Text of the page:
“Boeing certified the 747-8 Intercontinental with the tail fuel tanks locked out because during design review of flight test data…it was discovered that, under a certain regulatory-required structural failure scenario, the airplane can experience flutter events when the fuel tanks in the horizontal stabiliser are filled over 15% of their capacity,” said Boeing.
To comply with US Federal Aviation Administration regulations, Boeing will deactivate the tail fuel system to satisfy the requirement that no structural flutter be present in the airframe after any single failure condition.
“These conditions do not present themselves when the tanks are empty,” Boeing said of the structural failure evaluations, which were only found to occur if the aircraft’s wing-to-strut join fitting had failed.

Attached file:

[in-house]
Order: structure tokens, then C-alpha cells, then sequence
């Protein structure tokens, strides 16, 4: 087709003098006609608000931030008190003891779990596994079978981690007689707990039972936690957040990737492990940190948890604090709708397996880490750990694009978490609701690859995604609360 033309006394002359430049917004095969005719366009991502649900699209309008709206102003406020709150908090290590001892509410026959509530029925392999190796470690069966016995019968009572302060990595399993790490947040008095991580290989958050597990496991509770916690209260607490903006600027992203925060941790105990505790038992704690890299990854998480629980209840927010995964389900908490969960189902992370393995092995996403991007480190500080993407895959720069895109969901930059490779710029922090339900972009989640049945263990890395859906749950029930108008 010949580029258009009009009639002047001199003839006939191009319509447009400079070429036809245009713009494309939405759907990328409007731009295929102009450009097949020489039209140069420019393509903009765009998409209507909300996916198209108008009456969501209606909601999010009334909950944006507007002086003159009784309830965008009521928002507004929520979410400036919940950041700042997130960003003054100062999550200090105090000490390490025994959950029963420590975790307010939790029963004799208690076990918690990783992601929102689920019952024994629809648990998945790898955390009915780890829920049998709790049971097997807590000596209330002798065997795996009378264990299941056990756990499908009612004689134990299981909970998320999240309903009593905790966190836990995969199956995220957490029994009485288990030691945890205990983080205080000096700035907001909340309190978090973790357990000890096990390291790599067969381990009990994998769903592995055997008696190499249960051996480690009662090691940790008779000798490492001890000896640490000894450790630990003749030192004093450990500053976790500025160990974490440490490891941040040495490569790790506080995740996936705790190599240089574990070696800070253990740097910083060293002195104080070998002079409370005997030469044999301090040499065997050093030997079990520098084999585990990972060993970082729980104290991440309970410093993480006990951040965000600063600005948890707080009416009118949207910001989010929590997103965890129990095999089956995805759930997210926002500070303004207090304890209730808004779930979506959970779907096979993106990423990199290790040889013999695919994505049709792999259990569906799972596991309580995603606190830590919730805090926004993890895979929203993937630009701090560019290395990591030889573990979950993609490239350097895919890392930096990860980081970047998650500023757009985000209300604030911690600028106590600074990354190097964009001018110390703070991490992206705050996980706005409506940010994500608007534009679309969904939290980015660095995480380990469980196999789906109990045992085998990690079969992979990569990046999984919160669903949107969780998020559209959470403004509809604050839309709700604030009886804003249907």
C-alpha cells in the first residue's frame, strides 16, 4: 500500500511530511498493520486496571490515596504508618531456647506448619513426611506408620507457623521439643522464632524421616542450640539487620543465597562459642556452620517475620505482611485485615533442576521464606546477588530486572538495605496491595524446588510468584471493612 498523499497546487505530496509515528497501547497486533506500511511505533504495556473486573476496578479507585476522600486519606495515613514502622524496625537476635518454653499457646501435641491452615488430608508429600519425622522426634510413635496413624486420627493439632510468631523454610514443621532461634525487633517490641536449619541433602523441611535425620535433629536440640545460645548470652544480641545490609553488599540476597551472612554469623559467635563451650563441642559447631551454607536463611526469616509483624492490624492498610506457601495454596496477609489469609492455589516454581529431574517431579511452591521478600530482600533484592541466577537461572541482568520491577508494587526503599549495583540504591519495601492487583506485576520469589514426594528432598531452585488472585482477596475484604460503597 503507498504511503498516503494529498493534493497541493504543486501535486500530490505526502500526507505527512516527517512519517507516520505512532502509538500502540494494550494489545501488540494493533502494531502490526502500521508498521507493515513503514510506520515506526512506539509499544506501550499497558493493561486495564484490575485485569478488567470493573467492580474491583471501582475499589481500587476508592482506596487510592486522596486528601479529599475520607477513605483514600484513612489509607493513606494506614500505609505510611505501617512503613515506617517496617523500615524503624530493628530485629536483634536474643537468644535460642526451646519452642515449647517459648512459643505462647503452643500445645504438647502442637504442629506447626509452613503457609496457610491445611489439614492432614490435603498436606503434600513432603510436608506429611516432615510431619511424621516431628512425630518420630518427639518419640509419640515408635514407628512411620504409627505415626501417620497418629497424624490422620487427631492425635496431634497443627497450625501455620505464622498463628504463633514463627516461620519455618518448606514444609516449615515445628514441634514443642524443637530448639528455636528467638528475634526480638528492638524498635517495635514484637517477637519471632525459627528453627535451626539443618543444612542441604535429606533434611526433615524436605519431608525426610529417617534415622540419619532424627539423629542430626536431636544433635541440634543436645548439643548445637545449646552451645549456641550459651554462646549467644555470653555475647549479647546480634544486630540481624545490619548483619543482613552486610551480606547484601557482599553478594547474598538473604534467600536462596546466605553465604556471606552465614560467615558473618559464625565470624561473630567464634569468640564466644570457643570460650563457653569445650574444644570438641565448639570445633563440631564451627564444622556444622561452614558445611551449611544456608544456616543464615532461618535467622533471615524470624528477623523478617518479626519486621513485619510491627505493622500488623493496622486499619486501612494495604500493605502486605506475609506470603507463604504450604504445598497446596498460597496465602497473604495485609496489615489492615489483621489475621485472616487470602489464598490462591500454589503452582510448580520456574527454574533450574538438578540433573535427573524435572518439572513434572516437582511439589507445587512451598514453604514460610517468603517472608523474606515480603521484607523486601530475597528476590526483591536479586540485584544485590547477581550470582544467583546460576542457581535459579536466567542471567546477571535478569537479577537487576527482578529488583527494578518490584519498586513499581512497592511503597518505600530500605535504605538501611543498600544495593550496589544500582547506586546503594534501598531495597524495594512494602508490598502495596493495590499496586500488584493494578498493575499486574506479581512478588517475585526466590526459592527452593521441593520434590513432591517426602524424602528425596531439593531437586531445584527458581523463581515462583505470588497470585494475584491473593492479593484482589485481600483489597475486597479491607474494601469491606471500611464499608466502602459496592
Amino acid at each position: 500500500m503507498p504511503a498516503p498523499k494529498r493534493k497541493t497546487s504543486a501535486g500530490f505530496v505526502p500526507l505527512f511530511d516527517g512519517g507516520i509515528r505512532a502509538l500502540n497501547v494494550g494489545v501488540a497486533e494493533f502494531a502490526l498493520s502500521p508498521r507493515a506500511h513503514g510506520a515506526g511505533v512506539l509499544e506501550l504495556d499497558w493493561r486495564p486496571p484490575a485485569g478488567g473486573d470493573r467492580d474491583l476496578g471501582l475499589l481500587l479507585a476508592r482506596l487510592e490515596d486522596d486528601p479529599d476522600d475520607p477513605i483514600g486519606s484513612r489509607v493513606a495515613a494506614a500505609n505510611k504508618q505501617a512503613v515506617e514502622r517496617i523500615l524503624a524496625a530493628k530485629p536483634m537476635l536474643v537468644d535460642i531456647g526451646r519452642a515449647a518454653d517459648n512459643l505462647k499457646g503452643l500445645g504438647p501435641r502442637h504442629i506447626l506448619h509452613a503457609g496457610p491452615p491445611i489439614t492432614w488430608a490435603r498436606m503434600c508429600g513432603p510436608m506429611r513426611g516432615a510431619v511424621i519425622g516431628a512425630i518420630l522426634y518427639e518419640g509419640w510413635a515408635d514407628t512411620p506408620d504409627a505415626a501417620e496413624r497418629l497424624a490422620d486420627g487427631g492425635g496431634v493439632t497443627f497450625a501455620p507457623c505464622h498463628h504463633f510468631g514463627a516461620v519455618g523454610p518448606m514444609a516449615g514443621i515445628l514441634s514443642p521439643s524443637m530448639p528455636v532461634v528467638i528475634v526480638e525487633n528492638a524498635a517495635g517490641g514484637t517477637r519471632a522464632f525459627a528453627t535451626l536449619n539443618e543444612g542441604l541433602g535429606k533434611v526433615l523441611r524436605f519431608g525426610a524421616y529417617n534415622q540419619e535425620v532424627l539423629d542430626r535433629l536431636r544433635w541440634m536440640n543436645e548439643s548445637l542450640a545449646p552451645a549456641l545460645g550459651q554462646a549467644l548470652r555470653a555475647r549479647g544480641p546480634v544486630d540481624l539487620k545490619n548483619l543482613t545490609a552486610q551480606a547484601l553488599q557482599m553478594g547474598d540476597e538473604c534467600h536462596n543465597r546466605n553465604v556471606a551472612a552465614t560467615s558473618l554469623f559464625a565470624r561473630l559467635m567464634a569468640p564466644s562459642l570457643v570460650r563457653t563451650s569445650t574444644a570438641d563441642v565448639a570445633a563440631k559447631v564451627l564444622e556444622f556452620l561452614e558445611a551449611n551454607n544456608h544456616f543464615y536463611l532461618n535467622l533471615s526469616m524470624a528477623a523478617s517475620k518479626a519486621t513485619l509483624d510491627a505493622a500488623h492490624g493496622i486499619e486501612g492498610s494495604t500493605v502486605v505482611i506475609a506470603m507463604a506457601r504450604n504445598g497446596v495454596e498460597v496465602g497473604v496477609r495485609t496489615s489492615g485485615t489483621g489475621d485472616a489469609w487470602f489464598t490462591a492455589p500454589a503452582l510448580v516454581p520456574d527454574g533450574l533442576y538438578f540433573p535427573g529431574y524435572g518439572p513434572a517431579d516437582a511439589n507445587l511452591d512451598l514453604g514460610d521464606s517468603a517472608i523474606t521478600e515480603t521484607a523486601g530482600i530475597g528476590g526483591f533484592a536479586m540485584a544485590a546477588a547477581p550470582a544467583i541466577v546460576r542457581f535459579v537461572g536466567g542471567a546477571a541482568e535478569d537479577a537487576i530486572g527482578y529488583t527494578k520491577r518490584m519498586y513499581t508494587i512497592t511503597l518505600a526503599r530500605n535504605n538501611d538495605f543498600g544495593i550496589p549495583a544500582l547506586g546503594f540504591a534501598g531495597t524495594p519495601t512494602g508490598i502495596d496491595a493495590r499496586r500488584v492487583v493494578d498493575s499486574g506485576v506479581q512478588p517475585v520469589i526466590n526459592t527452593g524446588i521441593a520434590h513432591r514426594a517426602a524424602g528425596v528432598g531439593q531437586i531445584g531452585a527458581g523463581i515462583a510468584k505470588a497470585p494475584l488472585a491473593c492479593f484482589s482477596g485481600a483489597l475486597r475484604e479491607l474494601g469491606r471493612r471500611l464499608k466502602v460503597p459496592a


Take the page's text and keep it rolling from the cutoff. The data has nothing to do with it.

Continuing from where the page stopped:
The “requirement for all key structural fittings…need to have a design tolerant of ‘any single failure’”, said Boeing. “We’re actively working on ways to activate the fuel tanks for the long term.”
The lock-out will be achieved through the pulling of a circuit breaker and the physical disconnection and capping of fuel lines running to the horizontal stabilizers’ 3,300gal tanks.
The document listed the maximum structural payload for the passenger configured model as 82.1t (181,000lb) and the pre-service bulletin for the 747-8F at 134t (295,200lb), which increased after April’s update to 139t (306,000lb).